Positive Impact on Muscle Strength with 3 Seconds a Day of Weight Lifting

 

It has been discovered that lifting weights for a minimum of three seconds a day can still have a notable positive impact on muscle strength as discovered in a recent study from Edith Cowan University (ECU) in collaboration with researchers from Niigata University of Health and Welfare (NUHW). 

39 healthy Japanese students which directed to partake in one muscle contraction (either isometric, concentric or eccentric bicep curl) at maximum effort for three seconds per day. This was repeated for five days a week over a four-week consecutive period.  Researchers measured the biceps’ maximum voluntary contraction strength both prior to and post the four-week timeframe.

An isometric contraction is when the muscle and the associated joint doesn’t change length or move.

A concentric contraction is when the muscle is shortened due to a rise in tension where it meets a level of resistance at which point it stabilises. 

An eccentric contraction is when the muscle is lengthening under applied force so the muscle exceeds force produced by the muscle itself momentarily.

The data was then compared to that of a further 13 students who performed no exercise over the same period (once again measurements were taken before and after this period). 

Within the group who performed the eccentric bicep curl, there was an increase in muscle strength by up to 10% but less increase in strength was found for those performing the isometric (7.2%) and concentric exercise (6.3%). Perhaps unsurprisingly, the group who did not exercise at all did not see any strength gains.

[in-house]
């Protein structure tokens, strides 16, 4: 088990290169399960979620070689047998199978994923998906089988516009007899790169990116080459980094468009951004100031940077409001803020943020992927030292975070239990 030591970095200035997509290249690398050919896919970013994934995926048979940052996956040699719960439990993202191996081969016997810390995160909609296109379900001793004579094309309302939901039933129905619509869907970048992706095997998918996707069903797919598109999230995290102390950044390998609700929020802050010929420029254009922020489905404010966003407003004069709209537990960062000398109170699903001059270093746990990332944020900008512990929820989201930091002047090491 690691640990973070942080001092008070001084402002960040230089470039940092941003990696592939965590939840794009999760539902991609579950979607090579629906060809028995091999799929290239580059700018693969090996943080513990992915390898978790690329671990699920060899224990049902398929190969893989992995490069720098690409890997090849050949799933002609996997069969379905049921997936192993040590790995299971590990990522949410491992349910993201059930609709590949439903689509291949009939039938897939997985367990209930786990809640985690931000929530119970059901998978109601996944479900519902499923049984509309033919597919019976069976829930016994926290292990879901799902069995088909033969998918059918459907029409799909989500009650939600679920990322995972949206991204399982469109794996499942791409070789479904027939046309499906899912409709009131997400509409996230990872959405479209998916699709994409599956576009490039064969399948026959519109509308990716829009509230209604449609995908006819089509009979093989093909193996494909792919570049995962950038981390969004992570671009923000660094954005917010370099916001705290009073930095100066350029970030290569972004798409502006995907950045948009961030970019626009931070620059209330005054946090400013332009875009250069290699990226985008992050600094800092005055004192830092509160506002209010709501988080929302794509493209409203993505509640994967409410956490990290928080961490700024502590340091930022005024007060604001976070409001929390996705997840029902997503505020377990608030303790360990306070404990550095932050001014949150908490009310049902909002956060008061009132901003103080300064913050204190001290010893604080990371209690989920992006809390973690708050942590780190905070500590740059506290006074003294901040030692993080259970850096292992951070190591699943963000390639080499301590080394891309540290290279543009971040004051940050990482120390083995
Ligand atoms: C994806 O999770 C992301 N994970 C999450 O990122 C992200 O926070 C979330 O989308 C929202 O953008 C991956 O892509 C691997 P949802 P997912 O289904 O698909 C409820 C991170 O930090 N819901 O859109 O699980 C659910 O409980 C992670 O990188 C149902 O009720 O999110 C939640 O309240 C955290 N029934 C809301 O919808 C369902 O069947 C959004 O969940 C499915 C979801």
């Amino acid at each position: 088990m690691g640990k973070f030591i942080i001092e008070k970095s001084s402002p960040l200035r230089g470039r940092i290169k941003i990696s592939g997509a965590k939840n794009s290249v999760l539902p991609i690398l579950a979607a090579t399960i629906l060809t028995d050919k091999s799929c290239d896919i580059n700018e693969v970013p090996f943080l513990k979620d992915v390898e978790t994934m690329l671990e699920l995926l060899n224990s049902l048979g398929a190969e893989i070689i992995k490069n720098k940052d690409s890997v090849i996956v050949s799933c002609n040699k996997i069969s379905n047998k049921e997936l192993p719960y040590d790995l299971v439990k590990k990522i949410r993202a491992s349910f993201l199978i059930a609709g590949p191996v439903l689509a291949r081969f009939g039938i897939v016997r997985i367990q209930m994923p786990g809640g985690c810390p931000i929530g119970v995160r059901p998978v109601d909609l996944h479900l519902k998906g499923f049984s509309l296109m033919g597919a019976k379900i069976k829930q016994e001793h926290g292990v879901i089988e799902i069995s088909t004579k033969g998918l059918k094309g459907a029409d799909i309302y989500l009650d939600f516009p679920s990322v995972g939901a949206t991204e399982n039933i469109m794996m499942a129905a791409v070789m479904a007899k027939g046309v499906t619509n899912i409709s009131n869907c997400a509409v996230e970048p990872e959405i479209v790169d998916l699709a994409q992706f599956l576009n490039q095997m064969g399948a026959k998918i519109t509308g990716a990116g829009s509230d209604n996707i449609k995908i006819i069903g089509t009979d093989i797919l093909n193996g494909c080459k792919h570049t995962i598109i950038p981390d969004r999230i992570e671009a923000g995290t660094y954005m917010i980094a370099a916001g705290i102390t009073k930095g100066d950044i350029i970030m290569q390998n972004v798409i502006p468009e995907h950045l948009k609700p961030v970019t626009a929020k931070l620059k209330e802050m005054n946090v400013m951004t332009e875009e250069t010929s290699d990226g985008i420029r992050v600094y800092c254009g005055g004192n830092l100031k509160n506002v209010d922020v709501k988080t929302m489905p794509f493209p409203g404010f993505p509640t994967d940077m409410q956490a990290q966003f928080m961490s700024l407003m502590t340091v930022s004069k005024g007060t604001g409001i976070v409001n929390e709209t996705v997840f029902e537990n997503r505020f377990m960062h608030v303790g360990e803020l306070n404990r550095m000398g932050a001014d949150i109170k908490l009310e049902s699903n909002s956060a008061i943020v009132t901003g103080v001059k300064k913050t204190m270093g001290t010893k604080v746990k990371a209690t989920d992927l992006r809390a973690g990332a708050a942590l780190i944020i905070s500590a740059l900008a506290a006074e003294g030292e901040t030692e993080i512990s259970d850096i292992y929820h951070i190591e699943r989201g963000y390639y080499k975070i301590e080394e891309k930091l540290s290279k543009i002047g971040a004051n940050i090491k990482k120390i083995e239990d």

Professor Ken Nosaka from ECU’s School of Medical and Health Sciences, Lead Researcher stated:

“The study results suggest that a very small amount of exercise stimulus – even 60 seconds in four weeks – can increase muscle strength.”

“Many people think you have to spend a lot of time exercising, but it’s not the case. Short, good quality exercise can still be good for your body and every muscle contraction counts.”

This study revealed that all three forms of weight-bearing exercise are beneficially but eccentric muscular movements far surpassed that of isometric and concentric actions.

Professor Nosaka confirmed, “Although the mechanisms underpinning eccentric contraction’s potent effects are not clear yet, the fact only a three-second maximal eccentric contraction a day improves muscle strength in a relatively short period is important for health and fitness.”

Professor Nosaka went on to explain that the findings were exciting news for the health and fitness industry as regular weight sessions can help with the prevention of sarcopenia – a decrease in muscle mass and strength associated with ageing.

“We haven’t investigated other muscles yet, but if we find the three-second rule also applies to other muscles then you might be able to do a whole-body exercise in less than 30 seconds,” he said.

“Also, performing only one maximal contraction per day means you don’t get sore afterwards.”

Professor Nosaka and NUHW’s Dr. Masatoshi Nakamura designed the study. Data was collected by Dr Nakamura and his PhD and Masters students.

Please do talk to your doctor or primary care provider before making any changes to your exercise regime.

Shigeru Sato,Riku Yoshida,Fu Murakoshi,Yuto Sasaki,Kaoru Yahata,Kazunori Nosaka,Masatoshi Nakamura

First published: 01 February 2022 https://doi.org/10.1111/sms.14138

 

Rarick G, Larsen G. Observations on frequency and intensity of isometric muscular effort in developing static muscular strength in post-pubescent males. Res Q Am Assoc Health Phys Educ. 1958;29:333-341.

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